coffee grounds
This picture taken on May 26, 2012, shows coffee beans at Ocean Grounds Organic Coffee as they attempt to bring Southern Californian coffee culture to China. In Britain, waste coffee grounds are set to power some of London's buses, effectively reducing carbon emissions from vehicles. MARK RALSTON/AFP/GettyImages

A British startup announced it would use coffee to power some of London’s buses effective Monday, Agence France-Presse reported Friday.

Bio-bean, the startup behind the endeavor, extracted about six thousand liters of oil from ground coffee waste to fuel the city’s public transportation gasoline tanks. The startup has been extracting oil from waste coffee grounds predominantly from London-based coffee shops for four years. It has been financially and technically backed by the oil and gas company Royal Dutch Shell.

According to Bio-bean, it has produced enough coffee oil to power one bus for an entire year. The company made the fuel by extracting the oil from waste coffee grounds and combining it with diesel. The final product reportedly consisted of 80 percent diesel and 20 percent biofuel.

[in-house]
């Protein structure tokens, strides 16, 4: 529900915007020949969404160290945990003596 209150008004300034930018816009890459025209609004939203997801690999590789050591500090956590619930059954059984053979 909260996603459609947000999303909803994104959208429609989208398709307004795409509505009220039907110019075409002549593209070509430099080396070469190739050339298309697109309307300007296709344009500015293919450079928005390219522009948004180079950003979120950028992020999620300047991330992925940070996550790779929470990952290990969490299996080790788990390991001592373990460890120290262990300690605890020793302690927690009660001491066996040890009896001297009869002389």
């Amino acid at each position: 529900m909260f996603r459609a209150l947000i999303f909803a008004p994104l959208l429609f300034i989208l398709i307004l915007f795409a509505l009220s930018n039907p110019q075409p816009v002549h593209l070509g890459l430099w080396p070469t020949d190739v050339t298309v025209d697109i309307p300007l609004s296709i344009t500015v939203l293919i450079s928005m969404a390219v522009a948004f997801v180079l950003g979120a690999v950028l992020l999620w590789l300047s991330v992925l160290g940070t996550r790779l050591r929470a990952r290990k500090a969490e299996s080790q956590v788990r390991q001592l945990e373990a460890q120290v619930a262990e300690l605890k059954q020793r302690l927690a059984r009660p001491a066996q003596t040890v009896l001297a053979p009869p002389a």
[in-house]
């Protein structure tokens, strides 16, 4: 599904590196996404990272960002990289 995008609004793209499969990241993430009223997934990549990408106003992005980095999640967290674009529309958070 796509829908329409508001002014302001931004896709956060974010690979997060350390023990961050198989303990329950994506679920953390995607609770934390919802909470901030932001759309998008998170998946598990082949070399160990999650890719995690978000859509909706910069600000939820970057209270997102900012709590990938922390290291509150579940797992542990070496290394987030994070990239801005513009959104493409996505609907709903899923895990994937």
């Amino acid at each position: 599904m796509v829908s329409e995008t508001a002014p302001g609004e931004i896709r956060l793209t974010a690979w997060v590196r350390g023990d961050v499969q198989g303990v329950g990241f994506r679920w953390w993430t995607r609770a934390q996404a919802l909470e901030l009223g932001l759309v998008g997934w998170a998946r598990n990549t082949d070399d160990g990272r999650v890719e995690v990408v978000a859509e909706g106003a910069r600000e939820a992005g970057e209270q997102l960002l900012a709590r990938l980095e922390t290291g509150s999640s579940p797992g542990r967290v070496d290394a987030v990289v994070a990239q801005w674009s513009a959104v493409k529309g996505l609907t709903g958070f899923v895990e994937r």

Arthur Kay, Bio-bean founder, won The Pitch 2013, a small business competition in which contestants compete for startup funding. He spoke to AFP about the method and practice behind the creation of the biofuel, explaining how his startup creates a renewable substance.

“Instead of sending a ton of waste coffee grounds to landfill where it degrades and releases methane and CO2, we collect it, recycle it and turn it into a renewable fuel which is then used to replace further conventional fuel,” the 27-year-old Stanford graduate said. “It’s double saving.”

Once the waste coffee grounds are extracted from the coffee shops, they are sent to Bio-bean’s factory in Cambridgeshire. The extracted coffee oil is then sent to Argent Energy, Britain’s largest biofuel producer. Bio-bean said replacing traditional fuel with the coffee fuel can reduce bus ride carbon emissions by 10 to 15 percent, with no modifications or extra spending required. The coffee fuel could also potentially be used by other vehicles, such as cars and trucks.

“We’re not saying that it’s going to replace fossil fuels overnight. The amount of diesel produced globally is always going to be more than the amount of coffee,” Kay said. “We want to see an entrepreneur going and doing something cool with waste from beer, or from tea.”